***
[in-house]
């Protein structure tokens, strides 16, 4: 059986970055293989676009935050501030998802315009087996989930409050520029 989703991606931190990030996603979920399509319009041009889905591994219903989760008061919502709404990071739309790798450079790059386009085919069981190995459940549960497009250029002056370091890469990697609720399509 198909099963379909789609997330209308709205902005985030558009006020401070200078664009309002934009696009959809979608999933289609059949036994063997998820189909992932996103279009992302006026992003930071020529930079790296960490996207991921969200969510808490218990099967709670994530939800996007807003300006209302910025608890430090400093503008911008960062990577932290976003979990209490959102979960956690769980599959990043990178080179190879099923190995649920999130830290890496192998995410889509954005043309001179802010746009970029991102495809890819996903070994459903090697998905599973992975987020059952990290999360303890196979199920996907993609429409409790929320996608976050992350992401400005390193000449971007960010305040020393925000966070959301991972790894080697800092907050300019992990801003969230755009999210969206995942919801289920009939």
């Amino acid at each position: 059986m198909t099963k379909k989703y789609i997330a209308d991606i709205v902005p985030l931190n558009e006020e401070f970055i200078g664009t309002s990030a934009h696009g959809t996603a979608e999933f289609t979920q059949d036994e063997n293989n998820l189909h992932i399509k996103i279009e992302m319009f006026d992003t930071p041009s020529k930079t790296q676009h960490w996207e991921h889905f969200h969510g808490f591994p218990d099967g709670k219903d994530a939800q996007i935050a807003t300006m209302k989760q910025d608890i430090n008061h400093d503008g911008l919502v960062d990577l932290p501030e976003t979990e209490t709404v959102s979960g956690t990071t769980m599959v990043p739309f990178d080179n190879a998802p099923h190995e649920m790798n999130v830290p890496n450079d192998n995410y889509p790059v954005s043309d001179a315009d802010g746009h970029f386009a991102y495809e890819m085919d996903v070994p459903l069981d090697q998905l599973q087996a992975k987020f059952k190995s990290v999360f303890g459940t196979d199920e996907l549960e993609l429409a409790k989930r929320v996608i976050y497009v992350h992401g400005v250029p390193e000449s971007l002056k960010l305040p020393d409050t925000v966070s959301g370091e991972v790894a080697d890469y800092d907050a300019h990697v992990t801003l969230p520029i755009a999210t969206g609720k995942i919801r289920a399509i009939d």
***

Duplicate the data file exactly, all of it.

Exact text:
[in-house]
């Protein structure tokens, strides 16, 4: 059986970055293989676009935050501030998802315009087996989930409050520029 989703991606931190990030996603979920399509319009041009889905591994219903989760008061919502709404990071739309790798450079790059386009085919069981190995459940549960497009250029002056370091890469990697609720399509 198909099963379909789609997330209308709205902005985030558009006020401070200078664009309002934009696009959809979608999933289609059949036994063997998820189909992932996103279009992302006026992003930071020529930079790296960490996207991921969200969510808490218990099967709670994530939800996007807003300006209302910025608890430090400093503008911008960062990577932290976003979990209490959102979960956690769980599959990043990178080179190879099923190995649920999130830290890496192998995410889509954005043309001179802010746009970029991102495809890819996903070994459903090697998905599973992975987020059952990290999360303890196979199920996907993609429409409790929320996608976050992350992401400005390193000449971007960010305040020393925000966070959301991972790894080697800092907050300019992990801003969230755009999210969206995942919801289920009939």
């Amino acid at each position: 059986m198909t099963k379909k989703y789609i997330a209308d991606i709205v902005p985030l931190n558009e006020e401070f970055i200078g664009t309002s990030a934009h696009g959809t996603a979608e999933f289609t979920q059949d036994e063997n293989n998820l189909h992932i399509k996103i279009e992302m319009f006026d992003t930071p041009s020529k930079t790296q676009h960490w996207e991921h889905f969200h969510g808490f591994p218990d099967g709670k219903d994530a939800q996007i935050a807003t300006m209302k989760q910025d608890i430090n008061h400093d503008g911008l919502v960062d990577l932290p501030e976003t979990e209490t709404v959102s979960g956690t990071t769980m599959v990043p739309f990178d080179n190879a998802p099923h190995e649920m790798n999130v830290p890496n450079d192998n995410y889509p790059v954005s043309d001179a315009d802010g746009h970029f386009a991102y495809e890819m085919d996903v070994p459903l069981d090697q998905l599973q087996a992975k987020f059952k190995s990290v999360f303890g459940t196979d199920e996907l549960e993609l429409a409790k989930r929320v996608i976050y497009v992350h992401g400005v250029p390193e000449s971007l002056k960010l305040p020393d409050t925000v966070s959301g370091e991972v790894a080697d890469y800092d907050a300019h990697v992990t801003l969230p520029i755009a999210t969206g609720k995942i919801r289920a399509i009939d």